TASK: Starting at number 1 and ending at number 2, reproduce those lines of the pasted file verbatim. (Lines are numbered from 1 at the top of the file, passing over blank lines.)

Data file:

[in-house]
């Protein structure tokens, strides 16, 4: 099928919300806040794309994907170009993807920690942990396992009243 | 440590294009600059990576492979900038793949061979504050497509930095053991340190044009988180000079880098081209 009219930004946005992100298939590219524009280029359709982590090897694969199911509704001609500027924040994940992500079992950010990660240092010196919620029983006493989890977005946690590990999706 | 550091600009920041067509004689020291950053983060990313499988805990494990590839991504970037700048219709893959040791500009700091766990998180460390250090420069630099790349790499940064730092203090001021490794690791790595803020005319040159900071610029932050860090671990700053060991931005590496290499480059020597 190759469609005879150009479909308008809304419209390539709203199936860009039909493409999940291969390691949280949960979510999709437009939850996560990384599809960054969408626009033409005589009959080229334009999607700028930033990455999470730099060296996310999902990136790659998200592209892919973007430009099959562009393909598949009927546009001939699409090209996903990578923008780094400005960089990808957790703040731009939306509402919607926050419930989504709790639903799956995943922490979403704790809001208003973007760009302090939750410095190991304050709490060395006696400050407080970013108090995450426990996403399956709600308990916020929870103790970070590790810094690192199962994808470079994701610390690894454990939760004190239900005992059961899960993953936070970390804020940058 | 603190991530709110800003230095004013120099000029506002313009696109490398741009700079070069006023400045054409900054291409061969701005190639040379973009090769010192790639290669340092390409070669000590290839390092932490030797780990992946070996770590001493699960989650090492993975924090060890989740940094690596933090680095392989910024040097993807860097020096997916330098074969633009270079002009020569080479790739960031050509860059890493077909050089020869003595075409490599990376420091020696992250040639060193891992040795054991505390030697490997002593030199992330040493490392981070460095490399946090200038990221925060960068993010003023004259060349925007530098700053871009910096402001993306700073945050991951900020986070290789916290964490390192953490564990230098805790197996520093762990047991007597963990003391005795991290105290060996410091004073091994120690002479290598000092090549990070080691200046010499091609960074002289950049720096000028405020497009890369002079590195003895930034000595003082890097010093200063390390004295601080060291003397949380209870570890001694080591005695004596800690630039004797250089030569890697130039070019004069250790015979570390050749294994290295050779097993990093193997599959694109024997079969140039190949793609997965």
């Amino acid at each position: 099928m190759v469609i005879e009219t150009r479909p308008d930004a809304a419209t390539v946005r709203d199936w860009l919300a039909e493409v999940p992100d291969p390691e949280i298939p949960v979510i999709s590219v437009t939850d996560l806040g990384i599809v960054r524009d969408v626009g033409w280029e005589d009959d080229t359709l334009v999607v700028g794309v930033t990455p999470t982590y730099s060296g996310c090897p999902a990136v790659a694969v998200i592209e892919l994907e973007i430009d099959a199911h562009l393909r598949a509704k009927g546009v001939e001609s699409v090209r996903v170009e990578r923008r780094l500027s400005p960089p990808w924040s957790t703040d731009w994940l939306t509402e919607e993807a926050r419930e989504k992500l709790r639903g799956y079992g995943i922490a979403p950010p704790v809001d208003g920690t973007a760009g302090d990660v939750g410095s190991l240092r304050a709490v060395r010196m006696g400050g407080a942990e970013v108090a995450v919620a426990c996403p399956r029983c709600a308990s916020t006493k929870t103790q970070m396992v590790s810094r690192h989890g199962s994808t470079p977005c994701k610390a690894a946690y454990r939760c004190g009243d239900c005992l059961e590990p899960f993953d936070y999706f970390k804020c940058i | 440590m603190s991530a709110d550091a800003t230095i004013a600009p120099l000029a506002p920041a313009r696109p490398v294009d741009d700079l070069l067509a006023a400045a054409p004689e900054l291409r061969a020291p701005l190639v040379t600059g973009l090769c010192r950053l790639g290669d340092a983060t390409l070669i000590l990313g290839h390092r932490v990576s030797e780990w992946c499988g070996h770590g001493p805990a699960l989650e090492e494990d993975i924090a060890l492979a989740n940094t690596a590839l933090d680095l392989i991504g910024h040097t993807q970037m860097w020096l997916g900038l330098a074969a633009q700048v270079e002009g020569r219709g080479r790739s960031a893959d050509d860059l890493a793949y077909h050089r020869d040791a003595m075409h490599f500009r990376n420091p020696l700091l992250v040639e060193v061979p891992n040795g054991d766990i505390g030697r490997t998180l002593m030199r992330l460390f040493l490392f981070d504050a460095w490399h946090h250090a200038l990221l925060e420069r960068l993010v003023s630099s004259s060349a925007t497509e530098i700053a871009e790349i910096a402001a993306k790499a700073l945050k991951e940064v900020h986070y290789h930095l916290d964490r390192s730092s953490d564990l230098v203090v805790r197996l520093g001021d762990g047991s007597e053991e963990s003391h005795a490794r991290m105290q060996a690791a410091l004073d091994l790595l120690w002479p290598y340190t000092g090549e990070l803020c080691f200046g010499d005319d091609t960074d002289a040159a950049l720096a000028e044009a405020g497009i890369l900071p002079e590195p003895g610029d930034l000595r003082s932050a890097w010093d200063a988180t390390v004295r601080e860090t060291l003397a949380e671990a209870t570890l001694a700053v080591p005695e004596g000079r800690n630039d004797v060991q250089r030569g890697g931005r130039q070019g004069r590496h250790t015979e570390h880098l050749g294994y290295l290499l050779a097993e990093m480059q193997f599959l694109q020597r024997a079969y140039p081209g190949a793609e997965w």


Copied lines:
[in-house]
């Protein structure tokens, strides 16, 4: 099928919300806040794309994907170009993807920690942990396992009243 | 440590294009600059990576492979900038793949061979504050497509930095053991340190044009988180000079880098081209 009219930004946005992100298939590219524009280029359709982590090897694969199911509704001609500027924040994940992500079992950010990660240092010196919620029983006493989890977005946690590990999706 | 550091600009920041067509004689020291950053983060990313499988805990494990590839991504970037700048219709893959040791500009700091766990998180460390250090420069630099790349790499940064730092203090001021490794690791790595803020005319040159900071610029932050860090671990700053060991931005590496290499480059020597 190759469609005879150009479909308008809304419209390539709203199936860009039909493409999940291969390691949280949960979510999709437009939850996560990384599809960054969408626009033409005589009959080229334009999607700028930033990455999470730099060296996310999902990136790659998200592209892919973007430009099959562009393909598949009927546009001939699409090209996903990578923008780094400005960089990808957790703040731009939306509402919607926050419930989504709790639903799956995943922490979403704790809001208003973007760009302090939750410095190991304050709490060395006696400050407080970013108090995450426990996403399956709600308990916020929870103790970070590790810094690192199962994808470079994701610390690894454990939760004190239900005992059961899960993953936070970390804020940058 | 603190991530709110800003230095004013120099000029506002313009696109490398741009700079070069006023400045054409900054291409061969701005190639040379973009090769010192790639290669340092390409070669000590290839390092932490030797780990992946070996770590001493699960989650090492993975924090060890989740940094690596933090680095392989910024040097993807860097020096997916330098074969633009270079002009020569080479790739960031050509860059890493077909050089020869003595075409490599990376420091020696992250040639060193891992040795054991505390030697490997002593030199992330040493490392981070460095490399946090200038990221925060960068993010003023004259060349925007530098700053871009910096402001993306700073945050991951900020986070290789916290964490390192953490564990230098805790197996520093762990047991007597963990003391005795991290105290060996410091004073091994120690002479290598000092090549990070080691200046010499091609960074002289950049720096000028405020497009890369002079590195003895930034000595003082890097010093200063390390004295601080060291003397949380209870570890001694080591005695004596800690630039004797250089030569890697130039070019004069250790015979570390050749294994290295050779097993990093193997599959694109024997079969140039190949793609997965």